• 16 x GPU-accelerated virtual machines

The GRID VCA fits into a 4U case. It can deliver remote graphics to workstations, and is allegedly fast enough to deliver gpu accelerated software that is equivalent to having it run on the local machine (at least over LAN). The GRID Visual Computing Appliance will come in two flavors at different price points. The first will have 8 Kepler GPUs with 4GB of memory each, 16 CPU threads, and 192GB of system memory for $24,900. The other version will cost $34,900 and features 16 Kepler GPUs (4GB memory), 32 CPU threads, and 384GB system memory. On top of the hardware cost, NVIDIA is also charging licensing fees. While both GRID VCA devices can support unlimited devices, the licenses cost $2,400 and $4,800 per year respectively.

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Overall, it was an interesting keynote, and the proposed graphics cards look to be offering up some unique and necessary features that should help hasten the day of ubiquitous general purpose GPU computing. The Unified Virtual Memory was something I was not expecting, and it will be interesting to see how AMD responds. AMD is already promising shared memory in its Kaveri APU, but I am interested to see the details of how NVIDIA and AMD will accomplish shared memory with dedicated grapahics cards (and whether CrossFire/SLI setups will all have a single shared memory pool)..

Stay tuned to PC Perspective for more GTC 2013 Coverage!

March 19, 2013 | 04:06 PM - Posted by John Doe (not verified)

I'm sick of this complete and utterly arrogant and pompous Asian asshole and his BS.

Why does he ALWAYS wear leather jackets or tight t-shirts to show off his body like a fag?

He even has a GeForce tattoo on his forearm which pops out when he flexes his biceps... sigh.

March 19, 2013 | 04:54 PM - Posted by Ryan Shrout

Hey John, please leave our site.


March 19, 2013 | 05:02 PM - Posted by Matt (not verified)

Ryan you are awesome.

March 19, 2013 | 05:18 PM - Posted by John Doe (not verified)

You're better off putting an IP block on me.

Then again, I got all the proxies in the World so that can't stop me either.

In every single case, I'm the winner here.

March 19, 2013 | 05:23 PM - Posted by Daniel Masterson (not verified)

Hahaha ya Ryan thanks, this jonh D. guy is hilarious but doesn't really add to the conversation.

March 19, 2013 | 05:27 PM - Posted by John Doe (not verified)

I add more to "the conversation" than anyone else here do...

March 19, 2013 | 05:14 PM - Posted by Sonic4Spuds

Thanks for the article, definately some interesting tech to think about.

Personally I am really interested in the mobile processor that is capable of accelerating ray tracing.

March 19, 2013 | 05:25 PM - Posted by xbeaTX (not verified)

Ryan, I would like to know if you have any assumption on how to "unified virtual memory" implemented on Maxwell can be useful for the "Geforce" users... thanks! :)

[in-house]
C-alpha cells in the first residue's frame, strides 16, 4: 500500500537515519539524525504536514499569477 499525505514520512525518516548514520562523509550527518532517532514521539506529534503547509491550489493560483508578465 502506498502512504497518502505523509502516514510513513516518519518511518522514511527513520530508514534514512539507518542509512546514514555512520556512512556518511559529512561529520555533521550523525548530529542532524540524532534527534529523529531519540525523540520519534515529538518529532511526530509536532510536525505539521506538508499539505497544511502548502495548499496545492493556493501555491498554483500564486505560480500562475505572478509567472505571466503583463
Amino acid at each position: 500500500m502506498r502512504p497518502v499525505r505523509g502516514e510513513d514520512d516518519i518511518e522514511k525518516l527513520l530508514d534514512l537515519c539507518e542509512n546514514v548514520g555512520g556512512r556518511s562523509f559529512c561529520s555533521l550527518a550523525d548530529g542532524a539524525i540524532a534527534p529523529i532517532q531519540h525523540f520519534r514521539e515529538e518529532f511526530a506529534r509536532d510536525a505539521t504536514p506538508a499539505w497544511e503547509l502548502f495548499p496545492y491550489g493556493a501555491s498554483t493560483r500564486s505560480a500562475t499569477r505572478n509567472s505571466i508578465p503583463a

March 19, 2013 | 05:58 PM - Posted by John Doe (not verified)

Ryan doesn't know enough to give a reply to that.

I personally would have, if only I was a GPU expert.

I worked at Topower and all I really expertise at is PSU's unfortunately.

March 19, 2013 | 06:16 PM - Posted by Tim Verry

You mean consumer level? Hmm, well you'd need the software to take adantage of it, but there will be small speed/performance gains because the step of copying data from CPU-accessible memory to GPU-accessible memory is taken out of the equation. With UVM, they can each read each others memory. NV was extremely scarce on the details of how this specifically works. Consumer level apps will not see nearly the same potential speedups as datacenter workloads since consumer level apps have much smallers datasets to copy back and forth. In the datacenter/HPC environment that copy process can be a big performance detriment as there is a lot of data to shuttle back and forth.


Like I said though, not many details on how it works and such yet so it's hard to give any sort of estimation on just how much faster. It'll likely make your system faster, it's the direction the industry is heading in though so it's probably going to be... gamers will get Maxwell for gaming prowess and not so much UVM, it will just be a nice feature to have on the consumer side. HPC will be were this kind of tech on both the NV and AMD side will have some sway in the buying decisions of what hardware labs and datacenters buy though.

Hope it helps answer your question, at least in part..

March 19, 2013 | 05:48 PM - Posted by MarkT (not verified)

Maxwell = SLI focus?

March 19, 2013 | 05:56 PM - Posted by John Doe (not verified)

That would be great though, I personally would say, SLi depends on a TON of things.

GPU's, drivers, games and the list goes on.

I've seen around %100 scaling on 285's and extremely shitty, laggy performance on a 9800GX2 due to the lack of vRAM (512MB per GPU). So really, there are so many things to consider before expecting such thing.